Charity trustees should regularly review and assess the risks faced by their organisation in all areas of its work. Risks are an everyday part of charitable activity and managing them effectively is essential if the trustees are to achieve their key objectives and safeguard their charity’s funds and assets.
What is a risk?
To be able to assess the risks you must first know how to identify exactly what a risk is. A risk is defined as anything that could prevent your charity from achieving its aims, namely, to be able to meet the needs of beneficiaries now and in the future.
Are trustees required to identify and assess risks?
As trustees of the charity, the responsibility for risk management rests on you. Whilst it is only a legal requirement for charities which exceed the audit threshold* to have a risk management statement, it is considered good practice for smaller charities to include one as well. For incorporated charities, a description of the principal risks and uncertainties facing the company must be included in the directors’ report.
What will a risk management document look like?
Due to the diversity of the charitable sector, each organisation will face its own different types of risk and level of exposure to them, therefore there is no standard model for a risk management document, also referred to as a risk register. Nevertheless, for a risk register to be successful it needs to:
- Be informed by the charity’s risk management policy, a document which determines the level of risk the charity is willing to be exposed to and how risks will be assessed and managed by the charity.
- Clearly identify each individual risk faced by the charity. It can help to catergorise risks according to the department they will affect, e.g., governance, operations, finance, environment, and law/regulations.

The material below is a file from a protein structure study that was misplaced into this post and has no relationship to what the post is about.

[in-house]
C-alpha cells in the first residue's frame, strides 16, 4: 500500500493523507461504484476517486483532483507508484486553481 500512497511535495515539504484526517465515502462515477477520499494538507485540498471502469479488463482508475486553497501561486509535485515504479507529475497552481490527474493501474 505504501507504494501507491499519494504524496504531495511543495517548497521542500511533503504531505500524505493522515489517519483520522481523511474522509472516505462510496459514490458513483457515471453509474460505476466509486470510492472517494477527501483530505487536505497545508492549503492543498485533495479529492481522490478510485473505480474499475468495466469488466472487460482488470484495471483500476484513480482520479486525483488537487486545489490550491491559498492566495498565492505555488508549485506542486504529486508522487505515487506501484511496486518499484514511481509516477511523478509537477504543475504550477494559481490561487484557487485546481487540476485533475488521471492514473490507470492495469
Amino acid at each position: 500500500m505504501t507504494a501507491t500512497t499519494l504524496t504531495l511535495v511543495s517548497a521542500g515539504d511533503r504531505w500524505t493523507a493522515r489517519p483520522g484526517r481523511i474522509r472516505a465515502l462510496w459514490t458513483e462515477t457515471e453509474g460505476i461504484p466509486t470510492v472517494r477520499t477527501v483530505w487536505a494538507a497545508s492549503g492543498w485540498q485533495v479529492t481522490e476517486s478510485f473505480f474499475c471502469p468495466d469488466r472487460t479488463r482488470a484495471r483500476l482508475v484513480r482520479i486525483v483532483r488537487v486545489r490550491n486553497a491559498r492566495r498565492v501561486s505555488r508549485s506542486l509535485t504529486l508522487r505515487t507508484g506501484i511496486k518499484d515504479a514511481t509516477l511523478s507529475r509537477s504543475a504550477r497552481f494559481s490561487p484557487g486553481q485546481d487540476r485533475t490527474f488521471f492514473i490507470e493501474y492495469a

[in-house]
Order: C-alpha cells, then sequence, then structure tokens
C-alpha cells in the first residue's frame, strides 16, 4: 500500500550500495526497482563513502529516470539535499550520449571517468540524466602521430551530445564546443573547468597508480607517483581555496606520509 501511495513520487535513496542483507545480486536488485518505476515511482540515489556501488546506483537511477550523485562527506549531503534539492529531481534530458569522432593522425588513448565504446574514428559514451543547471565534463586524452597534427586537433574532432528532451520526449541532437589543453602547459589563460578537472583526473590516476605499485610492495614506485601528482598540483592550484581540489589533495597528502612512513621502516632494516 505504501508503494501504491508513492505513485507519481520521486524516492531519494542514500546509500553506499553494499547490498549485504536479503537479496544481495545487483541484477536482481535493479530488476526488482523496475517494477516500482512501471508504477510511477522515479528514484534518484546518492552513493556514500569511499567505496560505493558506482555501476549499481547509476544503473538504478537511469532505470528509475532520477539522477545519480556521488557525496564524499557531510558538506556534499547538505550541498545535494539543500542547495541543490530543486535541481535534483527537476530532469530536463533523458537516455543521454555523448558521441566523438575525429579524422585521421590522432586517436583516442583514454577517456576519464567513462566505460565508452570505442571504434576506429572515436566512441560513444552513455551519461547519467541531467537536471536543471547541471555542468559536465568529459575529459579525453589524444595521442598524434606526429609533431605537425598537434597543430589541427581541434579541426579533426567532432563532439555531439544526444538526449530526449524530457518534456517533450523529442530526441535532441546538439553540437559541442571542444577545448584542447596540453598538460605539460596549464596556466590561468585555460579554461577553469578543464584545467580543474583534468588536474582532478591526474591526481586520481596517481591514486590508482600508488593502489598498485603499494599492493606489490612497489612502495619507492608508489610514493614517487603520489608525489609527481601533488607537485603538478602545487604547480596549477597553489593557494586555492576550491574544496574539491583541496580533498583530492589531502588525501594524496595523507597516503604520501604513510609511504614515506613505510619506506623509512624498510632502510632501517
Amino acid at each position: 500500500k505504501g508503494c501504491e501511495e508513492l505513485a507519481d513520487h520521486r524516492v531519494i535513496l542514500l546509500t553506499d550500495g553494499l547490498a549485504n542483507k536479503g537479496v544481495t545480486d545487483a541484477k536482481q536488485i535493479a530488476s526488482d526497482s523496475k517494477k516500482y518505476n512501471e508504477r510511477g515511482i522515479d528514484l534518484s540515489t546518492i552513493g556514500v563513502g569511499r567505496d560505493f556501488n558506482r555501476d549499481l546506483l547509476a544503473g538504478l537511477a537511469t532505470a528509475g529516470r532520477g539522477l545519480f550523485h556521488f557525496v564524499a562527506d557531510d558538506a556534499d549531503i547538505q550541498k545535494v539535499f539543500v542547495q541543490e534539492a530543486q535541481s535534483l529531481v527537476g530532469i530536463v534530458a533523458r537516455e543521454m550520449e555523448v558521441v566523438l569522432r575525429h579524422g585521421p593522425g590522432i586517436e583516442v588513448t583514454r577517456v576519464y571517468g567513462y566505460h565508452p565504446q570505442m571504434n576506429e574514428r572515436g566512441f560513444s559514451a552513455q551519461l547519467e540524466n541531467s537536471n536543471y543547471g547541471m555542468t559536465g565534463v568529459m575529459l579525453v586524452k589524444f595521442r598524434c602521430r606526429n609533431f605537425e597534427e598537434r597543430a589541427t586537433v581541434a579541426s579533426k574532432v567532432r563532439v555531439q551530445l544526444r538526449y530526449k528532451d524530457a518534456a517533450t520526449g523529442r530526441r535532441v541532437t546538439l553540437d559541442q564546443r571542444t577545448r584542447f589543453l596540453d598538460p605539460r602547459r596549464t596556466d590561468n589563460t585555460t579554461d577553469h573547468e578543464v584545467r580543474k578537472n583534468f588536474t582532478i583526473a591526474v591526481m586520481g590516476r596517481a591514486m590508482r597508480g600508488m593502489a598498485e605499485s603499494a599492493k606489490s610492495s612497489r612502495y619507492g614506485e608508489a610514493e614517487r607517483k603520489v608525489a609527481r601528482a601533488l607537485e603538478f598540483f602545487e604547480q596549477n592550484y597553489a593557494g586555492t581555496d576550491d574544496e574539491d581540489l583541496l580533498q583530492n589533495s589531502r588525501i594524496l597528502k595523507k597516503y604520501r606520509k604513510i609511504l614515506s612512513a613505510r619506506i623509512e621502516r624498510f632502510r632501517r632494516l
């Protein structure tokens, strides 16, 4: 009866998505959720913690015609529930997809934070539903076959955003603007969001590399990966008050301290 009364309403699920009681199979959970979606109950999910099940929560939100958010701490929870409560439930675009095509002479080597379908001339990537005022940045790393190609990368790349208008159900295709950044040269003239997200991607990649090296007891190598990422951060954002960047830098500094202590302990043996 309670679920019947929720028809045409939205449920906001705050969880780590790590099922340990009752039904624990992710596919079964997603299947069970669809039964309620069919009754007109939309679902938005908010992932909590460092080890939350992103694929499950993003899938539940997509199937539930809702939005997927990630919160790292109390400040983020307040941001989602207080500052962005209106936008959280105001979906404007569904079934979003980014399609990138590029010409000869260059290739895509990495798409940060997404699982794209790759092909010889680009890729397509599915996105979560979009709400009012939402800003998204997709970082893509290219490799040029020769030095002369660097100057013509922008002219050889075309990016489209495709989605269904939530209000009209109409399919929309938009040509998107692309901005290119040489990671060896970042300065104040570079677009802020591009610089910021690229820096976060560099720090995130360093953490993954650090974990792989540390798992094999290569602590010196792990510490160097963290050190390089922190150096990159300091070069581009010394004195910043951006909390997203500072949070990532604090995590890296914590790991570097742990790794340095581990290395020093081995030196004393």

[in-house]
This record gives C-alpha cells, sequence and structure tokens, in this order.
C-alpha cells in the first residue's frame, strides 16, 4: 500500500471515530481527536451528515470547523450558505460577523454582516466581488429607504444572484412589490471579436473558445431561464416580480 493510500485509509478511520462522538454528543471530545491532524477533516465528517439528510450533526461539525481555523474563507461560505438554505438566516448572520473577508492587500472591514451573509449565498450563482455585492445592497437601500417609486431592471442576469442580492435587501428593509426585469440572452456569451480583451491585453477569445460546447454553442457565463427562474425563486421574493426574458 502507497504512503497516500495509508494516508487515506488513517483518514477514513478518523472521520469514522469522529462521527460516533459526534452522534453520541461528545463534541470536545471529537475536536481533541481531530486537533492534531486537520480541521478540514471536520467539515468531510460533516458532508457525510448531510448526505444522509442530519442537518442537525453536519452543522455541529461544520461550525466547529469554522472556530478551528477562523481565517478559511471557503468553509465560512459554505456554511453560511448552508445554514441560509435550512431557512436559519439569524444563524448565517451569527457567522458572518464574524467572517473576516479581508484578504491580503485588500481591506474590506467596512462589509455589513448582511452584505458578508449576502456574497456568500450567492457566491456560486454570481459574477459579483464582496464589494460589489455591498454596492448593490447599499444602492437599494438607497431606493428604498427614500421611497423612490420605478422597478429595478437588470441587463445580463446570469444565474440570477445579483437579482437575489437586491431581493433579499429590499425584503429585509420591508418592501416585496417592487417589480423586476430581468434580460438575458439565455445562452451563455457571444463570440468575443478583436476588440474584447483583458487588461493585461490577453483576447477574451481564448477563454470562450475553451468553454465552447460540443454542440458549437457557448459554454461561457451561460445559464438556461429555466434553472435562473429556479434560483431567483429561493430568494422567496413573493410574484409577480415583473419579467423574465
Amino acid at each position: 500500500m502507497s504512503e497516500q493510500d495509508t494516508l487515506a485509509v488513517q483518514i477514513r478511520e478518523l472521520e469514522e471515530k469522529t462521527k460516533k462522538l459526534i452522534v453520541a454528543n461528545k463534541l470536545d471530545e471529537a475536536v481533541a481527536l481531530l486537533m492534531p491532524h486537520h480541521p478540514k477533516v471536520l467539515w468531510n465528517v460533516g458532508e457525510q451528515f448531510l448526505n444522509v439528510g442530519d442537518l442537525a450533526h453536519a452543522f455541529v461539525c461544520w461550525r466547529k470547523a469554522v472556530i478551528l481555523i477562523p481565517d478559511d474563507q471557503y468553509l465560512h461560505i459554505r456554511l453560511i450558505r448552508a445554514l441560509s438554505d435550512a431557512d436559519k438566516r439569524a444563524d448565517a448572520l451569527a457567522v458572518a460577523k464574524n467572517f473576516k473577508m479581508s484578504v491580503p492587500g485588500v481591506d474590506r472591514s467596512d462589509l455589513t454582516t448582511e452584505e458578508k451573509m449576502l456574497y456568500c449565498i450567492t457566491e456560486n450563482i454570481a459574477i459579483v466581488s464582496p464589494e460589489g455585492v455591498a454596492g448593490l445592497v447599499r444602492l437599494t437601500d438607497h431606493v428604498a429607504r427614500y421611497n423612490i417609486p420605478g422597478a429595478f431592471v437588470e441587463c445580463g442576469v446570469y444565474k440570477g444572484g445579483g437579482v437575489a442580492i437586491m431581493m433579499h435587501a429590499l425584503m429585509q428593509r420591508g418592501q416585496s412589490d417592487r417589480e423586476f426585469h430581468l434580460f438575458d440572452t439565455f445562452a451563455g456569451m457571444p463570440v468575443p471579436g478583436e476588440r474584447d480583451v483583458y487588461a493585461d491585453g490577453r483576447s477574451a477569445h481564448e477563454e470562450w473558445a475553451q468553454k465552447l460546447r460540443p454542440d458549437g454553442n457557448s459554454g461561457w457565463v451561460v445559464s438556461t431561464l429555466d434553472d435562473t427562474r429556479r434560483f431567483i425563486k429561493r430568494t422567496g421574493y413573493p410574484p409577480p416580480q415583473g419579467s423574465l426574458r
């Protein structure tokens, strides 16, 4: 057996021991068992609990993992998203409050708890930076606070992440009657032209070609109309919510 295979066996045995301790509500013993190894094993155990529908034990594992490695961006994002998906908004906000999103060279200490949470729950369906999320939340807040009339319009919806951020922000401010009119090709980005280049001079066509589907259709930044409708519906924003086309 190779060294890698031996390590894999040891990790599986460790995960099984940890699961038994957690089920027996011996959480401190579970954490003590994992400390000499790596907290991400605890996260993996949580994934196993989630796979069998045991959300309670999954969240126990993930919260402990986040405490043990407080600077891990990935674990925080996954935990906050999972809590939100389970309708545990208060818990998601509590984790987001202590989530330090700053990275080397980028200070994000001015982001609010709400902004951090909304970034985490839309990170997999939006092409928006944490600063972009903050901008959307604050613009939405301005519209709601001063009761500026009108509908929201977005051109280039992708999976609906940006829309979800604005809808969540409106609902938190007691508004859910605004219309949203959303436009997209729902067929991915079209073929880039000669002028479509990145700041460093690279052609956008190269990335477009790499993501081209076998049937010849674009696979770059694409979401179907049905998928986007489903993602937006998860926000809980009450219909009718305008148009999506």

- Assess the risk to allow you to prioritise the most impactful.
- Include mitigation or contingency plans on how the risk will be managed to ensure it does not adversely affect the charity.
- Incorporate a monitoring/control element so risks can be managed during the day-to-day running of the charity.
I have recently helped a board of trustees set up a register for the first time. This enabled all the areas of risk, and management of issues involved with them, to be set out in a logical and thought through way. This provoked the trustees to think more widely about their responsibilities and where the work being done is helping mitigate risk to an acceptable level. This will be useful for new trustees coming in and to evaluate progress as time goes on.
Maintaining the risk register
A good example of maintaining the risk register is at the college where I chair the audit and risk committee. To ensure the register is kept as a relevant and up to date working document, we review the register formally once a year. It is a document that involves all departments from IT to catering, from the medical center to the science labs and from finance to governance. As time goes on, the register evolves, as risks and priorities of the organisation change. For instance, traffic light colours are used to highlight the most to least urgent risks. The document is then used by staff to allow them to identify and manage the risks, with key risks singled out at the start of the Warden’s report.
Whilst the format of the register will differ between organisations, the key point of note is that it should be considered a working document, something which can be referred to, and the risks amended, prioritised, and discussed to inform the day-to-day running of the charity.
How we can help
Throughout our team we have a great deal of experience working with charities to ensure they are aware of the risks they face, and equipped with the resources to safeguard against them. When the unexpected happens, it is important to know you have the plans in place to help the organisation through with as little disruption to the beneficiaries as possible, and we have a great depth of experience to help you put these plans in place. For an in-depth chat about how we can help your charity assess and manage their risks give me a call on 01865 559900 or email email@example.com.
Deborah Pluck, Partner
The Charity Commission guidance on risk management for Charities can be viewed by clicking the following links
* an income of £1m or more; or a gross income exceeding £250,000 with gross assets held exceeding £3.26m